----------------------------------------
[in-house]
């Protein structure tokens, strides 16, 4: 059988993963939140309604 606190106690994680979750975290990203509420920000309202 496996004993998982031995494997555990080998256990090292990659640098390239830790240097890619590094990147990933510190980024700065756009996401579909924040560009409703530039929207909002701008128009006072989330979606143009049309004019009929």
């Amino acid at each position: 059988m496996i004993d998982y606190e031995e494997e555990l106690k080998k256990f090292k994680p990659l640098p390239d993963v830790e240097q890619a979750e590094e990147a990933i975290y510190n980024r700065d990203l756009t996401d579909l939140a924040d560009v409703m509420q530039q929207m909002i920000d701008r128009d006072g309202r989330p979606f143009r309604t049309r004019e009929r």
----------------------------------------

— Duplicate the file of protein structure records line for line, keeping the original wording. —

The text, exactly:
[in-house]
């Protein structure tokens, strides 16, 4: 059988993963939140309604 606190106690994680979750975290990203509420920000309202 496996004993998982031995494997555990080998256990090292990659640098390239830790240097890619590094990147990933510190980024700065756009996401579909924040560009409703530039929207909002701008128009006072989330979606143009049309004019009929």
């Amino acid at each position: 059988m496996i004993d998982y606190e031995e494997e555990l106690k080998k256990f090292k994680p990659l640098p390239d993963v830790e240097q890619a979750e590094e990147a990933i975290y510190n980024r700065d990203l756009t996401d579909l939140a924040d560009v409703m509420q530039q929207m909002i920000d701008r128009d006072g309202r989330p979606f143009r309604t049309r004019e009929r």